Did you know that Marie Curie was awarded not one but two Nobel Prizes in the sciences, and that her daughter and son-in-law also won a Nobel Prize in the sciences? That fact, however, pales in comparison with the amazing details of Marie Curie’s life, which Lauren Redniss has made the subject of an equally amazing book.
The book defies classification: it’s not quite a novel, because Redniss draws on letters, interviews, and existing biographies for the plot; but it’s not quite a biography, because the book also talks about the “fallout” from Curie’s work – fallout that includes, of course, the atom bomb. The book is also “graphic,” in that the prose narrative is wound through and around haunting line drawings and pages saturated in color — the images Redniss creates echo images from the x-rays the Curies discovered. Even the word “radioactive” is a Curie invention.
Redniss has created more than a beautiful coffee table book, however; it’s a compelling story about a love affair — a love affair between two people whose feelings for each other deepened as they worked together.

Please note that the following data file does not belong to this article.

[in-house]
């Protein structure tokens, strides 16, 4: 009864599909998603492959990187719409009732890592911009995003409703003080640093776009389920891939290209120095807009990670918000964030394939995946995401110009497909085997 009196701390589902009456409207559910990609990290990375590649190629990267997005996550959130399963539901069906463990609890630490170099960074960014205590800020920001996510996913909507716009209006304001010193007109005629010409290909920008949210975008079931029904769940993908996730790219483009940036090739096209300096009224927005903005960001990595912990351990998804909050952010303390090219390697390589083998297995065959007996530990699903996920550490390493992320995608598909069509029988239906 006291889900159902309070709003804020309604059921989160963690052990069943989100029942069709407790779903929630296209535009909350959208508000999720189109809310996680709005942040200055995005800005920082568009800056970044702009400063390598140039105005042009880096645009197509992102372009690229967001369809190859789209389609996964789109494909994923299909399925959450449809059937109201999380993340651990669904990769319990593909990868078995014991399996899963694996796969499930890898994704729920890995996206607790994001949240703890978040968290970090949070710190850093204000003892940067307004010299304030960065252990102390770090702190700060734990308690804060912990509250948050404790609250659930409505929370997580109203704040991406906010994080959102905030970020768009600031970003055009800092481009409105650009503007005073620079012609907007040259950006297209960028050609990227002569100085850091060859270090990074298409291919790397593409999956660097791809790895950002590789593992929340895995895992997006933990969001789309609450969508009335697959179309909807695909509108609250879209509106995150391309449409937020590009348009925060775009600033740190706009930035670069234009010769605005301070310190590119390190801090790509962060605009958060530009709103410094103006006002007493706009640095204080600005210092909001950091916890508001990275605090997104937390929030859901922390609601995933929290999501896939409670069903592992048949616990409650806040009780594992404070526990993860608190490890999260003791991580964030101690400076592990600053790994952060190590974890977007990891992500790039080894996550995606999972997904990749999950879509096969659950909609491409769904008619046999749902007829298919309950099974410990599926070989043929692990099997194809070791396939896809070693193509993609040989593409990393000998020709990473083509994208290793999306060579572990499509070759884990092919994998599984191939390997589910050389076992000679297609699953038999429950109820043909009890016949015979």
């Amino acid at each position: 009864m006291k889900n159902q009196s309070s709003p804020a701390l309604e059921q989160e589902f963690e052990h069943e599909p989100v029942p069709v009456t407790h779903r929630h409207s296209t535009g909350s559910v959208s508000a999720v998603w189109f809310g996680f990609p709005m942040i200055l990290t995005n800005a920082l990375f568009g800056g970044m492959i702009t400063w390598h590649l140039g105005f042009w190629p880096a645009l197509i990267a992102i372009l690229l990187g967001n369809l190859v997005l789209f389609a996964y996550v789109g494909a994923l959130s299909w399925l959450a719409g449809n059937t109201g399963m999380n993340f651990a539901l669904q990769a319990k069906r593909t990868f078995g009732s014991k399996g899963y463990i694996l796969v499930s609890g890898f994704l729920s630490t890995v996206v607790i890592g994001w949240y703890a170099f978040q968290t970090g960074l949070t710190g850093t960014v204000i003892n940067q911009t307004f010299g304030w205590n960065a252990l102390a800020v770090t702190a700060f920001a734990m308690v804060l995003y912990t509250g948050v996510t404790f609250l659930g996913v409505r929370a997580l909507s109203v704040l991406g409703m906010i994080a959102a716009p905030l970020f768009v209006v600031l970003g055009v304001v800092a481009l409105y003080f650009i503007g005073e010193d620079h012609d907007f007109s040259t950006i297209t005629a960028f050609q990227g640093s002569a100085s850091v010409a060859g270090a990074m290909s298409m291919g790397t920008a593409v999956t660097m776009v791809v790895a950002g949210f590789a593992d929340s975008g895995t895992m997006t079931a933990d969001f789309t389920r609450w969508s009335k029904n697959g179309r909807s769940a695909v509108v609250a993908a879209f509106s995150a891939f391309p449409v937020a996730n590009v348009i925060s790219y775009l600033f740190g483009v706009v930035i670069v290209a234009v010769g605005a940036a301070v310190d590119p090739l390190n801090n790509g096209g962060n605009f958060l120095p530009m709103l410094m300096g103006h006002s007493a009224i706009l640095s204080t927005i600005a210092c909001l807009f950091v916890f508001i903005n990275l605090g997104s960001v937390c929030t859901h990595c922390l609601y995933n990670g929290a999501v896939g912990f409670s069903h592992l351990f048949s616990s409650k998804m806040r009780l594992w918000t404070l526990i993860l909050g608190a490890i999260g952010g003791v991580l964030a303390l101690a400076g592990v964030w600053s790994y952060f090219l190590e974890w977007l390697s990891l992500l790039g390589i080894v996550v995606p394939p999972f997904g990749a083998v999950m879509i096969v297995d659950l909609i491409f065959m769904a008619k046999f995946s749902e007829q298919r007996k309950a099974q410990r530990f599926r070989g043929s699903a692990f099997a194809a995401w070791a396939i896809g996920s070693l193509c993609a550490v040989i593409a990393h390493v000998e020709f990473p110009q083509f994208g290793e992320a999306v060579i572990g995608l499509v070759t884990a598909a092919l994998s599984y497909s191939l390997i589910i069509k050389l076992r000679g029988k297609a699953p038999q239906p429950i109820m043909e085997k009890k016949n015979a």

Pierre and Marie were one another’s “collaborator, muse, and guide” through all their research, until Pierre’s death in 1906. Ironically, Pierre wasn’t killed by radium poisoning (which made him terribly ill and eventually killed Marie) but by a horse-drawn carriage in the middle of a Paris street. After his death, the Sorbonne offered Marie his professorship — the first woman to be named a professor in the history of the institution. Curie went on with her research after Pierre died; her second Nobel came from the individual work she did after his death.
Although the Curies lived in the early 20th century (Marie died in 1933), their story still resonates, not only because their discoveries have become part of our daily lives, for good and ill, but also because of Marie’s position as a working mother. She says “I have been frequently questioned, especially by women, how I could reconcile family life with a scientific career. Well, it has not been easy.” Most of us probably aren’t in the running for a Nobel Prize, but many of us can find ourselves in Marie’s story: in love with family and in love with work.
Radioactive is a brilliant re-imagination of Marie Curie’s story. At the risk of making a small pun, I’d say that the book lingers in the mind like radium — images and phrases glowing long after the final page has been turned.